August than in October.In terest in everything relative to the cultivation I however be j
centre of the ridge or bed thus made. of citrus frnit. In and about to preferred on other

If the soil is not in good heart it should preparing the land for a straw- New Orleans, on the sea-coast, and on i grounds. Fires have saved both tree

be fertilized, and then, after workingthe berry patch, do not throw it up into the Mississippi river below New and fruit. The Satsuma has proven !

pea vines well, cover the groundand beds as is very common in this State. Orleans, there have neen magnificent to be the hardiest. The above is our

bring it into better condition thanit If the plantation is on high rfry'land, orange groves, and the oranges we experience; should be pleased to hear

can be got in any other way. In it is the worst thing that could be done. have the produced best raised have in Florida not been; but inferiorto last from others on this.point.. -ED.] ,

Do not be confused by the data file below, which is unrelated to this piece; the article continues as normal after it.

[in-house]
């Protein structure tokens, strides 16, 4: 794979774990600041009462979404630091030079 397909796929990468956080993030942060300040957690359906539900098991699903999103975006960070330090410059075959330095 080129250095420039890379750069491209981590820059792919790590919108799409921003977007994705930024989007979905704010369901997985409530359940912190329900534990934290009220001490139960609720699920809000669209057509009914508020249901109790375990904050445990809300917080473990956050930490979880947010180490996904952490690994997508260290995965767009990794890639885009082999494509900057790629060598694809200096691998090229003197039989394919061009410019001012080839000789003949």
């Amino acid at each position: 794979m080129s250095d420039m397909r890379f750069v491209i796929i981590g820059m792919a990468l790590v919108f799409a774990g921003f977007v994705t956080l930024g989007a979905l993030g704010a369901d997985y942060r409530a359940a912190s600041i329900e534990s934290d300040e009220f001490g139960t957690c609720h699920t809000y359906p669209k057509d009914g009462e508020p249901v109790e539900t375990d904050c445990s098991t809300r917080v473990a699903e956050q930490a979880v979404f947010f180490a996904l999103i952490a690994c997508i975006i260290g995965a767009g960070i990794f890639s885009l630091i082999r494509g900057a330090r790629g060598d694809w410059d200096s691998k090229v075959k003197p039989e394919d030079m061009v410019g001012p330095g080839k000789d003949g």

If on low wet land, it is a useless waste /
the vines should be
September pea winter was a terrible one for most of To Destroy Ants i j
listed in the the beds of time and labor. Strawberries should i Many trees in the and
us. city
alleys, ridges or manyof To destroy ants that have established ft
reversed the soil oi never be set on low land until it is those on the seacoast were killed to
by plowing on
top themselves at the roots of or- t
thoroughly drained. If there are the ground by the cold. Those at
them and be mended
any poor spots can chard trees use bi-sulphide of carbon.
Buras the river .
on escaped.We
ditches enough to off the
by more fertilizer as to bring the carry surplus look to Florida for( lessons derived Dig the dirt away from around the

land into uniform, good condition. In water rapidly after a heavy rain, then from their more extended experience tree a little ; take some old] rags and